BOECE, Hector (c.1465 - c.1536). Scotorum Historiae. Paris: Jodocus Badius Ascensius, for the author, [not before 15 March 1527].
2 parts in one volume, 2° (321 x 221mm). Full woodcut architectural border to both titles with Badé device at centre (Renouard, no. 2), first title printed in red and black, woodcut arms of Scotland with woodcut border pieces above verse 'De insignibus Scotorum Regum', woodcut criblé and historiated initials. (Quire T misbound between Y and Z, small marginal stain in 2 lvs., faint dampstain at fore-edges of final quire.) 19th-century russia, spine lettered in gilt, gilt edges. Provenance: extensively annotated in a contemporary hand (see below) once attributed to William Drummond of Hawthornden (pencilled attribution on flyleaf).
FIRST EDITION of the second history of Scotland to appear in print, following that of John Major (1521). It is written by Hector Boece, Scottish humanist, friend of Erasmus, and first principal of King's College, Aberdeen. As a direct reward for writing the Scotorum Historiae, James V granted Boece a pension of £50 Scots; two years later the pension was doubled.
The Botfield copy is extensively annotated by a close -- and critical -- reader of the mid 16th century. While acclaimed upon publication, Boece's History began to attract critics from the 1540s, most notably the English antiquary John Leland (c.1506-1572). In 1572 the Welsh antiquary Humphrey Lloyd published Commentariolo Descriptionis Britannicae Fragmentum, which further challenged Boece's reputation as an historian. George Buchanan was kinder towards his compatriot, but he too questioned Boece's more incredulous inclusions. Despite these later critics, the Scotorum Historiae was very influential. John Bellenden translated it into a metrical Scots version at the request of James V; it was reprinted with a continuation by Giovanni Ferrerri in 1574; and it appeared in an English translation in 1577.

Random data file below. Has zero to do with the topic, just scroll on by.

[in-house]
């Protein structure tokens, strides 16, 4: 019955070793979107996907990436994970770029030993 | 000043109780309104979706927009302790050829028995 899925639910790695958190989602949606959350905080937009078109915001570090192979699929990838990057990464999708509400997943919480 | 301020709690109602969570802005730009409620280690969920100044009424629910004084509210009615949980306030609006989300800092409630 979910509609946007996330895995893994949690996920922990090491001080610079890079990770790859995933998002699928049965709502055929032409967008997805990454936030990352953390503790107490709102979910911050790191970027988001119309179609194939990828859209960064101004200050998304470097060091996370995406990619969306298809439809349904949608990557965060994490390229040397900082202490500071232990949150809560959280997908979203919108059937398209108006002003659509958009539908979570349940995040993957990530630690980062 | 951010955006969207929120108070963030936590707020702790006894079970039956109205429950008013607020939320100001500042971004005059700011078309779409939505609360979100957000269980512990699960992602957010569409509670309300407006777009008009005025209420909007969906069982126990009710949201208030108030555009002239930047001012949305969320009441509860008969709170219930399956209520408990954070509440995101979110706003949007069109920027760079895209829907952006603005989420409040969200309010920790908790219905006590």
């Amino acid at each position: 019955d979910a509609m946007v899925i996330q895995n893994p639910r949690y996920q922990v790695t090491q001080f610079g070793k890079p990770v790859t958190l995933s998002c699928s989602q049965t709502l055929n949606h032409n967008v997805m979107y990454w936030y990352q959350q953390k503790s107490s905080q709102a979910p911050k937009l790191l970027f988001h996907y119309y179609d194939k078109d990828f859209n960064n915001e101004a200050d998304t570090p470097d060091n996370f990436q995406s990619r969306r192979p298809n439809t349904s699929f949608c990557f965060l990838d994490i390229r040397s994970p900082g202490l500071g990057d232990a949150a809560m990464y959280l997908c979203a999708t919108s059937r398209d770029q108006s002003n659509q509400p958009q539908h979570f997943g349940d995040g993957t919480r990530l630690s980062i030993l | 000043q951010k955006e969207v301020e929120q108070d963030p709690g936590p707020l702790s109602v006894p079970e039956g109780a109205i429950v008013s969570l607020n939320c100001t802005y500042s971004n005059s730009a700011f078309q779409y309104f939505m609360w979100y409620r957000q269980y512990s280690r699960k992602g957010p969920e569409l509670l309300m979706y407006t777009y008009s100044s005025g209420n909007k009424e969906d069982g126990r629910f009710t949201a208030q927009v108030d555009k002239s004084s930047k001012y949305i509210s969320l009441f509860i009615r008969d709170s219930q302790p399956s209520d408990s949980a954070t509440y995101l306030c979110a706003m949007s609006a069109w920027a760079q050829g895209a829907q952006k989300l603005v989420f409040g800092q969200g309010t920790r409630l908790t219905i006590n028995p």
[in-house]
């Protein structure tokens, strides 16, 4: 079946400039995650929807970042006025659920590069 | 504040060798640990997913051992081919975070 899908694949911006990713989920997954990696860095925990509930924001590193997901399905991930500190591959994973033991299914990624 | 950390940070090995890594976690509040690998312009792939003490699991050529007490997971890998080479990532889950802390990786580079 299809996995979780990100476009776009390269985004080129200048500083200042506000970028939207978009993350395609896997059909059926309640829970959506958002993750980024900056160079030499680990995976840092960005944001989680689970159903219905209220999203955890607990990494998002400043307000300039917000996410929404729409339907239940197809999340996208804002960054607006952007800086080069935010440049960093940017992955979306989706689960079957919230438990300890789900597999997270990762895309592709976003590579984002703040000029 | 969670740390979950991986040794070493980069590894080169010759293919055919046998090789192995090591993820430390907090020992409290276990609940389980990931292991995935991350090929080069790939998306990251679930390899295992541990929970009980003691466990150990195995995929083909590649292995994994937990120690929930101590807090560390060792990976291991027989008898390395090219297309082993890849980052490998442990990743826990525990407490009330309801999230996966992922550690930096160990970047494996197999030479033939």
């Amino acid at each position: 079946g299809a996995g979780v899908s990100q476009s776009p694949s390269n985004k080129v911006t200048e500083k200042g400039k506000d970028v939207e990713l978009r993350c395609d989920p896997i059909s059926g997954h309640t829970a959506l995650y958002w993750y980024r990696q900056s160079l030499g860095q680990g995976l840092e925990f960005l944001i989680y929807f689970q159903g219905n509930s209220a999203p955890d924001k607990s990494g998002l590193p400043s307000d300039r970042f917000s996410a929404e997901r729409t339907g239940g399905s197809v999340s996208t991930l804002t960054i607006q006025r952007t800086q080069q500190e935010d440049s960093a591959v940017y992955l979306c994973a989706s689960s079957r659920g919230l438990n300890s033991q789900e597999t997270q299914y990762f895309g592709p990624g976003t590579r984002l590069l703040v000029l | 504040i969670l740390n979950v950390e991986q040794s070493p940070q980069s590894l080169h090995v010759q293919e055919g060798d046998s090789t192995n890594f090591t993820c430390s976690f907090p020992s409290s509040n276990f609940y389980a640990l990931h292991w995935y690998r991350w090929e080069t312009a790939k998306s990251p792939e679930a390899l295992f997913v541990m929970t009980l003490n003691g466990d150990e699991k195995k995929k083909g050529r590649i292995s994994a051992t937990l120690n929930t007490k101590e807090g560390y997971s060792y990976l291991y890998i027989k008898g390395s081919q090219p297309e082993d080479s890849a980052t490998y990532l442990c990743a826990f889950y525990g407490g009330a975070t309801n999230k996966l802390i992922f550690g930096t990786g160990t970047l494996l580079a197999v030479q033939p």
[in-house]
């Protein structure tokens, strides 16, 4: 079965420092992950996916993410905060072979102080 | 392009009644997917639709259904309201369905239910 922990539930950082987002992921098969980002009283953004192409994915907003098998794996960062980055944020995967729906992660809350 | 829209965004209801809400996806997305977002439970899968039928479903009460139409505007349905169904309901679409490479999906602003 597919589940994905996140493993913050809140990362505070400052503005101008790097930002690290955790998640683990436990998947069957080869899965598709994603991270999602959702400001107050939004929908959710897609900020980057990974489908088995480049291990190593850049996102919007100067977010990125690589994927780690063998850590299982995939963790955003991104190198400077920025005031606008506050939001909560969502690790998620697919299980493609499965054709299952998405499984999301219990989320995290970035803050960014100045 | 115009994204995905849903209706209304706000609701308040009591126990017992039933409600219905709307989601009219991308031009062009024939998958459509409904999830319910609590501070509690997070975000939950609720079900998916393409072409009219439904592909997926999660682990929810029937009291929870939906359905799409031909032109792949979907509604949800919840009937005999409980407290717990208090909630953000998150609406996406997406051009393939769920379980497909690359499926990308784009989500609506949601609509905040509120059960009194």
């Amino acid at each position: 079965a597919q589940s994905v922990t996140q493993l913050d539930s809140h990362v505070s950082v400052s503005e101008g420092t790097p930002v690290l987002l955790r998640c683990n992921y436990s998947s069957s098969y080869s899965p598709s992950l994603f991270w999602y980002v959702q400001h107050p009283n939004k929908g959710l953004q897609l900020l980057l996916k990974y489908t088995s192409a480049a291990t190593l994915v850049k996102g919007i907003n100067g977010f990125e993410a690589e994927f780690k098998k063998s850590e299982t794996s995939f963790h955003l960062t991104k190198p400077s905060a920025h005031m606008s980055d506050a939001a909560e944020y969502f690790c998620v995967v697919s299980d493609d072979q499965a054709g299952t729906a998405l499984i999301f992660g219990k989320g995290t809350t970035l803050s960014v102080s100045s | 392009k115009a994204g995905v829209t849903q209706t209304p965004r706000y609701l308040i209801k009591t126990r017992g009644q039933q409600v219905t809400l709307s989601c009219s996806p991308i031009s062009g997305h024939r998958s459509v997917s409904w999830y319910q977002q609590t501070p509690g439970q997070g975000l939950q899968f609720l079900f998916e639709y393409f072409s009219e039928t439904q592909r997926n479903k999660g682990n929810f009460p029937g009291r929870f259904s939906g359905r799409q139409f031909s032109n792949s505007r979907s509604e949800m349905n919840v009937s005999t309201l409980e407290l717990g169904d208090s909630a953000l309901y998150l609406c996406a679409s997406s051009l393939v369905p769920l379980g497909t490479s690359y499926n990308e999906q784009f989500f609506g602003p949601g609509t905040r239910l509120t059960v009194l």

The annotator of the Botfield copy is firmly in the camp of the most critical of Boece's detractors. The hand is similar in character to that of John Leland, and the criticisms it records reflect Leland's verse condemnation of Boece: 'If you should bid me count the lies of Hector's history, I might as well essay to sum The stars or waves of the sea'. Almost from his first note the annotator proclaims Boece's text a 'manifest lie' ('manifesta mendacia'), a sentiment he repeats regularly. (Erasmus, conversely, had said of Boece that he 'knew not what it was to make a lie'.) He also accuses Boece of poor Latin style (Paolo Giovio had commended Boece's writing as elegant) and for writing speeches, not history. Despite his frequent and vehement condemnation, the reader also found much information of interest, and he reiterates the main events in the margin as an aide-memoire, sometimes adding further information on topics such as the Stone of Scone (fo. IIv). These annotations were previously attributed to William Drummond of Hawthorden (1585-1649), and indeed Drummond owned a copy of Boece's History whose whereabouts (or survival) is not known, however, the annotations belong to an earlier generation. Adams B-2308, Renouard, Badius, II, p.195.